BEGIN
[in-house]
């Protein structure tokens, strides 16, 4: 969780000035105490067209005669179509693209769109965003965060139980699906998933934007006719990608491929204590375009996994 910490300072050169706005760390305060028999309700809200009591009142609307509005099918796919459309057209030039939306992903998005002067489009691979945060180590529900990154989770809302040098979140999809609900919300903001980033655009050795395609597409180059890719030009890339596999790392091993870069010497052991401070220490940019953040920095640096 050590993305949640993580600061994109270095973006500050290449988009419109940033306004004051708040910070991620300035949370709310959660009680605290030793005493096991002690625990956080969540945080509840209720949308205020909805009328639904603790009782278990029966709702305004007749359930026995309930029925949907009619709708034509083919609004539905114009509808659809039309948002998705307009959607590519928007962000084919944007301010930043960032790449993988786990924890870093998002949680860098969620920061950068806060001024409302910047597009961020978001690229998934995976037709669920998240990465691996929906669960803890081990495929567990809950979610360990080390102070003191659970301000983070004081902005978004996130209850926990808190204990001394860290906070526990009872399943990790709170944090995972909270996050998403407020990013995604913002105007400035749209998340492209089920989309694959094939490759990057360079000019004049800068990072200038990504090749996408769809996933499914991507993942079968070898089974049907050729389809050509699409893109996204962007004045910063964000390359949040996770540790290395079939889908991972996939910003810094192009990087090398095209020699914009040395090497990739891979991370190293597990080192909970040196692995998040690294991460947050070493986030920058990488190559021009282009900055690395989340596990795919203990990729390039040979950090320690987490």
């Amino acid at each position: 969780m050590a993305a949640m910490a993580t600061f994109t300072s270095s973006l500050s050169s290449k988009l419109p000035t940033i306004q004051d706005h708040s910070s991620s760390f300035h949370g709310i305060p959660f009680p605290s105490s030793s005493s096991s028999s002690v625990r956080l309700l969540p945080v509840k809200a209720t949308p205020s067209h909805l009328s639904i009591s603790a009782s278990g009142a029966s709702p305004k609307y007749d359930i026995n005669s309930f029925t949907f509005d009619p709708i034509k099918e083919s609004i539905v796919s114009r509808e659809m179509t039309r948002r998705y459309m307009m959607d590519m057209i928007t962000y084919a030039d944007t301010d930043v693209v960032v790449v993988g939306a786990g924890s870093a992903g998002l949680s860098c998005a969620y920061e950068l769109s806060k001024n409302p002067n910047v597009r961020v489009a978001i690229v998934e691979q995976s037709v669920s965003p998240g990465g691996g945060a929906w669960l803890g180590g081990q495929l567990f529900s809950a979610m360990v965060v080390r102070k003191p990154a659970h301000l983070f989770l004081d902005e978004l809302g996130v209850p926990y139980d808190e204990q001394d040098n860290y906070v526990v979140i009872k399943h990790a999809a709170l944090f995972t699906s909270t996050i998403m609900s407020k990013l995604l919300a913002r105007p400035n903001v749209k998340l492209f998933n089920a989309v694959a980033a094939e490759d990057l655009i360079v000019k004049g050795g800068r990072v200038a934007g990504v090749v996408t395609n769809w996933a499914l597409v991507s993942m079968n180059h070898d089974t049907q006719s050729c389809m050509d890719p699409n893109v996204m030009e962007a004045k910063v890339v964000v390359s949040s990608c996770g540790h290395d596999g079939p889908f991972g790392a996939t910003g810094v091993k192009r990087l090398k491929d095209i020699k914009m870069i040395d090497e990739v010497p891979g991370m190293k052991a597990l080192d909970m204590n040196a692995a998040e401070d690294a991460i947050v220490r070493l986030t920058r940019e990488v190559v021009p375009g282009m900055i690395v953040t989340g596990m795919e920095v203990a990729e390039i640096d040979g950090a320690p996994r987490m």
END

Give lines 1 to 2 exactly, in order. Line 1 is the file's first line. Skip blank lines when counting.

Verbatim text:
[in-house]
């Protein structure tokens, strides 16, 4: 969780000035105490067209005669179509693209769109965003965060139980699906998933934007006719990608491929204590375009996994 910490300072050169706005760390305060028999309700809200009591009142609307509005099918796919459309057209030039939306992903998005002067489009691979945060180590529900990154989770809302040098979140999809609900919300903001980033655009050795395609597409180059890719030009890339596999790392091993870069010497052991401070220490940019953040920095640096 050590993305949640993580600061994109270095973006500050290449988009419109940033306004004051708040910070991620300035949370709310959660009680605290030793005493096991002690625990956080969540945080509840209720949308205020909805009328639904603790009782278990029966709702305004007749359930026995309930029925949907009619709708034509083919609004539905114009509808659809039309948002998705307009959607590519928007962000084919944007301010930043960032790449993988786990924890870093998002949680860098969620920061950068806060001024409302910047597009961020978001690229998934995976037709669920998240990465691996929906669960803890081990495929567990809950979610360990080390102070003191659970301000983070004081902005978004996130209850926990808190204990001394860290906070526990009872399943990790709170944090995972909270996050998403407020990013995604913002105007400035749209998340492209089920989309694959094939490759990057360079000019004049800068990072200038990504090749996408769809996933499914991507993942079968070898089974049907050729389809050509699409893109996204962007004045910063964000390359949040996770540790290395079939889908991972996939910003810094192009990087090398095209020699914009040395090497990739891979991370190293597990080192909970040196692995998040690294991460947050070493986030920058990488190559021009282009900055690395989340596990795919203990990729390039040979950090320690987490």